Published: Thu, June 28, 2018
Worldwide | By Stella Potter

United Nations chief condemns explosion at election rally in Zimbabwe

United Nations chief condemns explosion at election rally in Zimbabwe

Mnangagwa, a former Mugabe loyalist installed after the army ousted his erstwhile patron, said the object had "exploded a few inches away from me, but it is not my time".

The blast which went off shortly after President Emmerson Mnangagwa addressed a stadium crowd in Bulawayo has been called an assassination attempt.

"It's not the first attempt (on) my life".

While Bulawayo has always been a bastion of opposition to the ZANU-PF and it was Mnangagwa's first rally in the city, commentators suggest the attack could have been instigated by internal ructions within the ruling party.

President Kenyatta offered his message of goodwill to the President and the people of Zimbabwe and termed the attack as an affront on democracy by misguided elements out to subvert the free will of the peace loving people of the Southern Africa nation.


Mnangagwa added, "However, my fellow Zimbabweans I assure you they will not succeed, we will not turn back; the forces of progress can not be stopped".

"My fellow Zimbabweans, in November we all came together motivated by a dream of a democratic and prosperous Zimbabwe, a peaceful Zimbabwe though it has not been easy over the past seven months we have marched together step by step towards this dream", he said. Mnangagwa and all members of his administration should use the incident to demonstrate to the world that Zimbabwe has indeed turned the corner and now committed to flushing out societal malcontents without shedding blood.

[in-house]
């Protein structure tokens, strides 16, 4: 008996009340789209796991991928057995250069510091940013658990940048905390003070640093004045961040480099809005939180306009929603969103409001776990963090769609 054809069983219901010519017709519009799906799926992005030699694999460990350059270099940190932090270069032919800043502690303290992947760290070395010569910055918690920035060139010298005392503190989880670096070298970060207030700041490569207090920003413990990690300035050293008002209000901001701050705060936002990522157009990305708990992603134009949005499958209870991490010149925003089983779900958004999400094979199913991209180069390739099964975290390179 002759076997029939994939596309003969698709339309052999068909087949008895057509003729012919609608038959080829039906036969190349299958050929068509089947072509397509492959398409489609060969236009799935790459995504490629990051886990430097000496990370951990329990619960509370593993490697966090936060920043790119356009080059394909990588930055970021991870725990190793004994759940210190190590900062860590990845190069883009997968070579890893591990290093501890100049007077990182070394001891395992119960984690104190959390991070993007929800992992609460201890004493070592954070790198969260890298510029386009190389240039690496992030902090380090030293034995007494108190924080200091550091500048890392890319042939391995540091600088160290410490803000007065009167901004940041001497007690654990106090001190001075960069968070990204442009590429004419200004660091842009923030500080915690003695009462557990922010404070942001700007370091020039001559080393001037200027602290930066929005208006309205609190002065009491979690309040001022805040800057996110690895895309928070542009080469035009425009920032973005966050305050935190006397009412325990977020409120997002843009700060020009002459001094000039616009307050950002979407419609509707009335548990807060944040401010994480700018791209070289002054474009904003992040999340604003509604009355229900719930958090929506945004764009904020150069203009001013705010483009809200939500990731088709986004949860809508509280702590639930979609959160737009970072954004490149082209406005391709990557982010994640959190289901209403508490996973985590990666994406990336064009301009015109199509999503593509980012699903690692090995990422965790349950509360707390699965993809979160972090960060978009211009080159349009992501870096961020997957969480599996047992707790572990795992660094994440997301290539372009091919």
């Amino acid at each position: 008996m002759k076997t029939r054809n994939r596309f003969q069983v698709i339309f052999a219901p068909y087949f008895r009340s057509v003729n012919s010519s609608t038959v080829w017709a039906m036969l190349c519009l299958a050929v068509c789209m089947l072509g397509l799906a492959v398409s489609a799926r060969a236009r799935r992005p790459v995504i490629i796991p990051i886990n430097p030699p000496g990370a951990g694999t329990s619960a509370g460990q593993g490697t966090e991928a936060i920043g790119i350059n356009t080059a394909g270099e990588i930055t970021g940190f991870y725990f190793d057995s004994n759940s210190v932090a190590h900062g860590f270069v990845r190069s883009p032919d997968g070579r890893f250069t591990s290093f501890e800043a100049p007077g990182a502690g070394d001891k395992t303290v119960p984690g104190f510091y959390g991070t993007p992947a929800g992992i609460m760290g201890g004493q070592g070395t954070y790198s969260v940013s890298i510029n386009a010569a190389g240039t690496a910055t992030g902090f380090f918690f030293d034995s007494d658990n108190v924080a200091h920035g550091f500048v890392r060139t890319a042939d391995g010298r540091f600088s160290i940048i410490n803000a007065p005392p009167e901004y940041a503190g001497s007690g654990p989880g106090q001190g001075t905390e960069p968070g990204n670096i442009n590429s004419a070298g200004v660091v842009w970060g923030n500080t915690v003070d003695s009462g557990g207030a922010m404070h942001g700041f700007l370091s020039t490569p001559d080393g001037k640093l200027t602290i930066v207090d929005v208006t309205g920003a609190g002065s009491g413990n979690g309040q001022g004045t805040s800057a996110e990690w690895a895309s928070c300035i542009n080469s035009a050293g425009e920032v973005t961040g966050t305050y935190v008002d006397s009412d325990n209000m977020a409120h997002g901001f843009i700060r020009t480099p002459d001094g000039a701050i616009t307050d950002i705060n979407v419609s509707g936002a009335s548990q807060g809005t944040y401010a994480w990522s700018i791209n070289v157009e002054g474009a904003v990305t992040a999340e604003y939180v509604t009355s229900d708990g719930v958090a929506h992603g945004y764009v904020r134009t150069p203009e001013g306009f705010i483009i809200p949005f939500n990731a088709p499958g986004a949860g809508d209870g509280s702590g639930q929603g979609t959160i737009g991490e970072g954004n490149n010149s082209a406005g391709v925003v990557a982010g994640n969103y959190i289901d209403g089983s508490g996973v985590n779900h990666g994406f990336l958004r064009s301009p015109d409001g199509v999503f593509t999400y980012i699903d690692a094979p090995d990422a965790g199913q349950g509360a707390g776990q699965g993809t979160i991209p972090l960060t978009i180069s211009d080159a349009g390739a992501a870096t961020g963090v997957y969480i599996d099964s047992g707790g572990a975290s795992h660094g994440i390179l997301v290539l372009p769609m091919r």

"This is going to make everyone a little bit tense. this is the first time we have seen such a blatant attack", she said blaming divisions inside the ruling ZANU-PF for the attack. "We will not let Zimbabwe fail because of these bomb blasts", Ramaphosa told ANC party supporters.

Plain-clothes police conducted random stop-and-search operations on the streets of Bulawayo while armed police mounted check points along the main highway leading out of the city. "We must not speculate ahead of investigations", Charamba said. "These sort of things don't happen in Zimbabwe but in Iraq and Iran".

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